Original Research

Chasing the wind amidst roaring lions! Problematisation of religiosity in the current South African socio-political and economic landscape

M. A. Masoga
Theologia Viatorum | Vol 40, No 1 | a16 | DOI: https://doi.org/10.4102/tv.v40i1.16 | © 2019 M. A. Masoga | This work is licensed under CC Attribution 4.0
Submitted: 27 May 2019 | Published: 25 July 2016

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M. A. Masoga, University of Venda, South Africa

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Abstract

Mbiti once asserted that Africans are notoriously religious. For Mbiti, Africans are incurably religious. It becomes necessary to look intently at the current South African socio-political and economic landscape in the context of religiosity. There are vivid indications that religiosity in South Africa has become a common ‘terrain ‘of use, abuse, and misuse in processes of both politicking and moralising. Interestingly, when any political leadership asserts power, there is also a discourse of ‘religiosity’ that develops. This propensity has unfortunately equated religion or being religious (in South Africa) to political democratic legitimization, consolidation and normalization. Outside South Africa is the narrative of Prophet TB Joshua. There are claims that a number of political leaders have been to the Synagogue Church of All Nations (SCOAN), Lagos head-quarters, in Nigeria, arguably chasing their political validity. There are other relevant narratives and accounts in South Africa which include the frequent visits to Moriya, the headquarters of the Zion Christian Church (ZCC), in Limpopo and also the Isaiah Shembe meeting place at eKuphakameni. The question is whether religion or religiosities are appropriate instruments to give political credibility. The paper aims to question how religion and religiosity affect the current South African socio-political and economic landscape. Some anecdotes and narratives of how polarized this situation is will be presented and analysed.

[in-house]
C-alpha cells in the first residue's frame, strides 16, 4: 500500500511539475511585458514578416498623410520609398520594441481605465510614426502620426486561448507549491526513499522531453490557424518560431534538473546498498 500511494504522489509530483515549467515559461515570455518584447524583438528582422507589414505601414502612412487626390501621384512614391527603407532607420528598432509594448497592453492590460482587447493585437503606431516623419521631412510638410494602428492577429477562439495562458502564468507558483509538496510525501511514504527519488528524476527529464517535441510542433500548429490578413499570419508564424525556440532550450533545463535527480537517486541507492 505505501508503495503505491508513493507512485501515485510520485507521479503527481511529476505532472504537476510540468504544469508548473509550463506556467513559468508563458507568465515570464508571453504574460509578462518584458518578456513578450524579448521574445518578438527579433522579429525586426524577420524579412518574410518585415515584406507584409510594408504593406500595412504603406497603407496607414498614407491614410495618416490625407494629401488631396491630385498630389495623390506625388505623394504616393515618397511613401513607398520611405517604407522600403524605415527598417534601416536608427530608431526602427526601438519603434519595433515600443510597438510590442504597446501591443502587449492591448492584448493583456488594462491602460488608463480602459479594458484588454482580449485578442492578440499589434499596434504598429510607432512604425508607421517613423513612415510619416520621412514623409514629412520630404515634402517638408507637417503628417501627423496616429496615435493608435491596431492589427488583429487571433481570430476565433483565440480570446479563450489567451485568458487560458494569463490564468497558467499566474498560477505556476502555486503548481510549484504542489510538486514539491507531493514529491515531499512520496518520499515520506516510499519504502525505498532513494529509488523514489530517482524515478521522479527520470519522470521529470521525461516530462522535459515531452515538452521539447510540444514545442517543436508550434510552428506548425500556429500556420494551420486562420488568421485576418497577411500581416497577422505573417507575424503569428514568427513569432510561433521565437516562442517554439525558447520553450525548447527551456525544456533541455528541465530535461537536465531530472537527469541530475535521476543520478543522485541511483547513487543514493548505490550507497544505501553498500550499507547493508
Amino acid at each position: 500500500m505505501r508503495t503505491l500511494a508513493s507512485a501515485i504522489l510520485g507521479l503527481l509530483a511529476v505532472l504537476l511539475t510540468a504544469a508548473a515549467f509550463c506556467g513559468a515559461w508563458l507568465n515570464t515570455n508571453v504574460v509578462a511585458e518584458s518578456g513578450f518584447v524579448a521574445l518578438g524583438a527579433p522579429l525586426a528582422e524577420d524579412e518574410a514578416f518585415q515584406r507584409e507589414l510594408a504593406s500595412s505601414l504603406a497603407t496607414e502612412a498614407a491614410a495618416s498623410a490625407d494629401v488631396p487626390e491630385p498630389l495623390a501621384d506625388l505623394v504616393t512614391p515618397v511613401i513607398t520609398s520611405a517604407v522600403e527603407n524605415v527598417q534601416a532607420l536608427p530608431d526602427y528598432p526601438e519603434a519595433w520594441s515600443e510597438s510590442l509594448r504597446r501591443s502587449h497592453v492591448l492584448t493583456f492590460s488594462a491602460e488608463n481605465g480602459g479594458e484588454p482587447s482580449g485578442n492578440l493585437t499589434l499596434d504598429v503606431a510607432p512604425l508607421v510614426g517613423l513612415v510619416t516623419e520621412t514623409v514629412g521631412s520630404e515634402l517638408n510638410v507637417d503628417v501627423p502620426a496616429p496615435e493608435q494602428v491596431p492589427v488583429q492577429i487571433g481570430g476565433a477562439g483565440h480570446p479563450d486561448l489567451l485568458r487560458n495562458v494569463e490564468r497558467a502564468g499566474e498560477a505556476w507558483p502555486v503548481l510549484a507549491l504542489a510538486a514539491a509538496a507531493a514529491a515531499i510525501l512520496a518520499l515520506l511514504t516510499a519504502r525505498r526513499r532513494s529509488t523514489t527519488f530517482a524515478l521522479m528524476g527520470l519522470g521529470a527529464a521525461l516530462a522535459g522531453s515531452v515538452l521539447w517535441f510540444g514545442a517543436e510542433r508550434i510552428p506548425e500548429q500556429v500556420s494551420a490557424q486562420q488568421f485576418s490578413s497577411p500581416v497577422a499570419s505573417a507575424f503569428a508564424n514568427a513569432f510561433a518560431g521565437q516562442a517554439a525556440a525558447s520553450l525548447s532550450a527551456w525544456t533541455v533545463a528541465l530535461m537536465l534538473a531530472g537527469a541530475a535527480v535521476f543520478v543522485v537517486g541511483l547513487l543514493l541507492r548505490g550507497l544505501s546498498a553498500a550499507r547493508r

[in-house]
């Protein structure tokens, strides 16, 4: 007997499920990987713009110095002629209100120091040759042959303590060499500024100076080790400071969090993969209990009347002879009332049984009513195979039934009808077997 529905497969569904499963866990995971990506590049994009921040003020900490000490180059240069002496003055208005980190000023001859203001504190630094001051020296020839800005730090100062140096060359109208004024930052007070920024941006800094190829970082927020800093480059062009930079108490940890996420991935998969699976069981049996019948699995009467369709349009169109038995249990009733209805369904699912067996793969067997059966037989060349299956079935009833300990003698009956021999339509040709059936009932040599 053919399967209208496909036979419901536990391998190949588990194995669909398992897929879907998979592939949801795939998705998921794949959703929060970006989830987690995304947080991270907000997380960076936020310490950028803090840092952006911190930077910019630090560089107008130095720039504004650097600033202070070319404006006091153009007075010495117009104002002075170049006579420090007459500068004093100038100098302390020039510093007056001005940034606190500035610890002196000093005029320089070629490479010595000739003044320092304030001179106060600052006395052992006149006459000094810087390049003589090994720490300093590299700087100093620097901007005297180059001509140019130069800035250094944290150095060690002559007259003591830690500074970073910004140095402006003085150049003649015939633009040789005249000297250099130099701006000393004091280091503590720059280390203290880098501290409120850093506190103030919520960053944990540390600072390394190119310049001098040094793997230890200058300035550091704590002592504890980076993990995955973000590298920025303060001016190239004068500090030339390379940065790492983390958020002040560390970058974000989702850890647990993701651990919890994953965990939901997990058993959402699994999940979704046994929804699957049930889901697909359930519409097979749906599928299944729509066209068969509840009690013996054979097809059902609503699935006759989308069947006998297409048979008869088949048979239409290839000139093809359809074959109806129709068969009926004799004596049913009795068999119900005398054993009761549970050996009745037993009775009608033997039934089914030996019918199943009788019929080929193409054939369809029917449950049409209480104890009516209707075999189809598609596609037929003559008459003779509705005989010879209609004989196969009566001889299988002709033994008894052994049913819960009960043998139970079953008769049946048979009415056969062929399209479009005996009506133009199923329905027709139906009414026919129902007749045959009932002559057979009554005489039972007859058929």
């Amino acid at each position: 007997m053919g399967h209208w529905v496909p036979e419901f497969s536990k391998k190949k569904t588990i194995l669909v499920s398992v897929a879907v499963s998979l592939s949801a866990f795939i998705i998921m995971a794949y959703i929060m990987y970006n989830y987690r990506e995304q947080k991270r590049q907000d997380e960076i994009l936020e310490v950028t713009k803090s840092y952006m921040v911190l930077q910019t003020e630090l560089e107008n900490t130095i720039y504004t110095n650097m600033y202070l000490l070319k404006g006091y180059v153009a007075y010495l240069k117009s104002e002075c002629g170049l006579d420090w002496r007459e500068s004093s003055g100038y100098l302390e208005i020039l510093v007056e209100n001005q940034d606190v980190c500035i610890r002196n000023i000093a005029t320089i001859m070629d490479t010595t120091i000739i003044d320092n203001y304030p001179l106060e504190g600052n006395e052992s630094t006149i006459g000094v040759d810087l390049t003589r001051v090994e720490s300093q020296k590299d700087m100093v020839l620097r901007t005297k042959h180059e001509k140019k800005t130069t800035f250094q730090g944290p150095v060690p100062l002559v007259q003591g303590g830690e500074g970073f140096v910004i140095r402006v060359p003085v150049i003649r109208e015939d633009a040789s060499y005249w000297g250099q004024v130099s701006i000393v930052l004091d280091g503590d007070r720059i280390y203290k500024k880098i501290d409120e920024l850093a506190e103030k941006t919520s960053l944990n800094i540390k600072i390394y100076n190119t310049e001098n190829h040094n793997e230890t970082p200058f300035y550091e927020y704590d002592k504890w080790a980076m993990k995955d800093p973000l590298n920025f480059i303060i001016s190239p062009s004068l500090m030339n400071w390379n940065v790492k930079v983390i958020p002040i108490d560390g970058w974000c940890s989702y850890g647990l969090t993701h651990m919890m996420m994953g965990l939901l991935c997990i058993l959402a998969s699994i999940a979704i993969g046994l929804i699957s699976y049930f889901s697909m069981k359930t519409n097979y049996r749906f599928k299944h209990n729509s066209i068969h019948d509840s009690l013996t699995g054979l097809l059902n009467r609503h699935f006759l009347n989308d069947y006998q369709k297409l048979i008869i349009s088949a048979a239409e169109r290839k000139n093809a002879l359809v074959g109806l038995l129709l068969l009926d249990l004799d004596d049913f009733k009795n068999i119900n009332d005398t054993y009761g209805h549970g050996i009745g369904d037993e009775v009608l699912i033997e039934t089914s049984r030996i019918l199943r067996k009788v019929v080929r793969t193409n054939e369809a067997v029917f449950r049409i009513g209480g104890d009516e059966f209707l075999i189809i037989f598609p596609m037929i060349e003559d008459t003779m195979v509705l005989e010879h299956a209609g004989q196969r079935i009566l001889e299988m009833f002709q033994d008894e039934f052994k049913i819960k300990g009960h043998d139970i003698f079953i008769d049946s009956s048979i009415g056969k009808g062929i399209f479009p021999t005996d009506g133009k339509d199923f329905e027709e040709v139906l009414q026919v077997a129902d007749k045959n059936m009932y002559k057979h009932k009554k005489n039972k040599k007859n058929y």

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1. Women in polygynous marriages and African Initiated Churches: Selected narratives in Greater Tzaneen, South Africa
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Agenda  vol: 30  issue: 3  first page: 80  year: 2016  
doi: 10.1080/10130950.2016.1259868